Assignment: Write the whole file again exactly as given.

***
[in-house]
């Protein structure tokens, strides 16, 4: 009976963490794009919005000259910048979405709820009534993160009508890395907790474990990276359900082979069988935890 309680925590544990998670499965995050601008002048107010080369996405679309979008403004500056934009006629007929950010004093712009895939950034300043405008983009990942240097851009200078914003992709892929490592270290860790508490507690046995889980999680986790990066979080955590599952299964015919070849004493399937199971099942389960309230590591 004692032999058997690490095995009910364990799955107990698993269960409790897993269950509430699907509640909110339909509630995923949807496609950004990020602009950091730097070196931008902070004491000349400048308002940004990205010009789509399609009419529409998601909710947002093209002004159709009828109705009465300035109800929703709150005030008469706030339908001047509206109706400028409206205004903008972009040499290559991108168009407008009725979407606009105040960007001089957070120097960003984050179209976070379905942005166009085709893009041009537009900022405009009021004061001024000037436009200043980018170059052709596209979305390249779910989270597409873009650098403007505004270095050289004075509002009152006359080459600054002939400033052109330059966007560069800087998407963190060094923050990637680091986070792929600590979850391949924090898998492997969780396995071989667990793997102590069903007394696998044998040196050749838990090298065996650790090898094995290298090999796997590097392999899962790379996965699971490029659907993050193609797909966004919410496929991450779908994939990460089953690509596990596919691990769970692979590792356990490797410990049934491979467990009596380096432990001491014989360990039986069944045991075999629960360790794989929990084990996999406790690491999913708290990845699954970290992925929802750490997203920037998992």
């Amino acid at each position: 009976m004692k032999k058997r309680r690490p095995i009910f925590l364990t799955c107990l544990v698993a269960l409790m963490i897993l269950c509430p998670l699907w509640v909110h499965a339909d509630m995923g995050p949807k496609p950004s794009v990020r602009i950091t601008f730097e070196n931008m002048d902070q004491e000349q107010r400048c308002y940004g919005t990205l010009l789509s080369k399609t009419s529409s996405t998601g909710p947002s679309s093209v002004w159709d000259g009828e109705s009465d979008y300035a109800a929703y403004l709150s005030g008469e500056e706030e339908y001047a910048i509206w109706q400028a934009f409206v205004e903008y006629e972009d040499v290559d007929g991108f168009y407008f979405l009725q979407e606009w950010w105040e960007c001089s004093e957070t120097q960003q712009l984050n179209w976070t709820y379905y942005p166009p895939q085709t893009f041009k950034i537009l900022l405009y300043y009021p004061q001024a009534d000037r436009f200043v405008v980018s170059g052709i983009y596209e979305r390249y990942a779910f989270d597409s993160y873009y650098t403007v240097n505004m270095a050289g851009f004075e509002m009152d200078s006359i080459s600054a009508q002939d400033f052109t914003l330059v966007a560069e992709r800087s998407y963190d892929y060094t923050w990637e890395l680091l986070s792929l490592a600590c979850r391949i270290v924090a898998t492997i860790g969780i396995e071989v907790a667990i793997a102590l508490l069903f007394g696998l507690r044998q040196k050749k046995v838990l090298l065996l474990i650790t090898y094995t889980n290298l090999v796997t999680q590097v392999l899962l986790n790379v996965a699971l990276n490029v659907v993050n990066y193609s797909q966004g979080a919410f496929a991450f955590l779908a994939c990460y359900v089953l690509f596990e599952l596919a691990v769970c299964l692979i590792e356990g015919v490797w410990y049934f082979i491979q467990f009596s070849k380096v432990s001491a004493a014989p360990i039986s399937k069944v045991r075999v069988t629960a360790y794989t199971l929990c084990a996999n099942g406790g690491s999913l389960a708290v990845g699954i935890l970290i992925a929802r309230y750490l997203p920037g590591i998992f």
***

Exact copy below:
[in-house]
């Protein structure tokens, strides 16, 4: 009976963490794009919005000259910048979405709820009534993160009508890395907790474990990276359900082979069988935890 309680925590544990998670499965995050601008002048107010080369996405679309979008403004500056934009006629007929950010004093712009895939950034300043405008983009990942240097851009200078914003992709892929490592270290860790508490507690046995889980999680986790990066979080955590599952299964015919070849004493399937199971099942389960309230590591 004692032999058997690490095995009910364990799955107990698993269960409790897993269950509430699907509640909110339909509630995923949807496609950004990020602009950091730097070196931008902070004491000349400048308002940004990205010009789509399609009419529409998601909710947002093209002004159709009828109705009465300035109800929703709150005030008469706030339908001047509206109706400028409206205004903008972009040499290559991108168009407008009725979407606009105040960007001089957070120097960003984050179209976070379905942005166009085709893009041009537009900022405009009021004061001024000037436009200043980018170059052709596209979305390249779910989270597409873009650098403007505004270095050289004075509002009152006359080459600054002939400033052109330059966007560069800087998407963190060094923050990637680091986070792929600590979850391949924090898998492997969780396995071989667990793997102590069903007394696998044998040196050749838990090298065996650790090898094995290298090999796997590097392999899962790379996965699971490029659907993050193609797909966004919410496929991450779908994939990460089953690509596990596919691990769970692979590792356990490797410990049934491979467990009596380096432990001491014989360990039986069944045991075999629960360790794989929990084990996999406790690491999913708290990845699954970290992925929802750490997203920037998992």
């Amino acid at each position: 009976m004692k032999k058997r309680r690490p095995i009910f925590l364990t799955c107990l544990v698993a269960l409790m963490i897993l269950c509430p998670l699907w509640v909110h499965a339909d509630m995923g995050p949807k496609p950004s794009v990020r602009i950091t601008f730097e070196n931008m002048d902070q004491e000349q107010r400048c308002y940004g919005t990205l010009l789509s080369k399609t009419s529409s996405t998601g909710p947002s679309s093209v002004w159709d000259g009828e109705s009465d979008y300035a109800a929703y403004l709150s005030g008469e500056e706030e339908y001047a910048i509206w109706q400028a934009f409206v205004e903008y006629e972009d040499v290559d007929g991108f168009y407008f979405l009725q979407e606009w950010w105040e960007c001089s004093e957070t120097q960003q712009l984050n179209w976070t709820y379905y942005p166009p895939q085709t893009f041009k950034i537009l900022l405009y300043y009021p004061q001024a009534d000037r436009f200043v405008v980018s170059g052709i983009y596209e979305r390249y990942a779910f989270d597409s993160y873009y650098t403007v240097n505004m270095a050289g851009f004075e509002m009152d200078s006359i080459s600054a009508q002939d400033f052109t914003l330059v966007a560069e992709r800087s998407y963190d892929y060094t923050w990637e890395l680091l986070s792929l490592a600590c979850r391949i270290v924090a898998t492997i860790g969780i396995e071989v907790a667990i793997a102590l508490l069903f007394g696998l507690r044998q040196k050749k046995v838990l090298l065996l474990i650790t090898y094995t889980n290298l090999v796997t999680q590097v392999l899962l986790n790379v996965a699971l990276n490029v659907v993050n990066y193609s797909q966004g979080a919410f496929a991450f955590l779908a994939c990460y359900v089953l690509f596990e599952l596919a691990v769970c299964l692979i590792e356990g015919v490797w410990y049934f082979i491979q467990f009596s070849k380096v432990s001491a004493a014989p360990i039986s399937k069944v045991r075999v069988t629960a360790y794989t199971l929990c084990a996999n099942g406790g690491s999913l389960a708290v990845g699954i935890l970290i992925a929802r309230y750490l997203p920037g590591i998992f």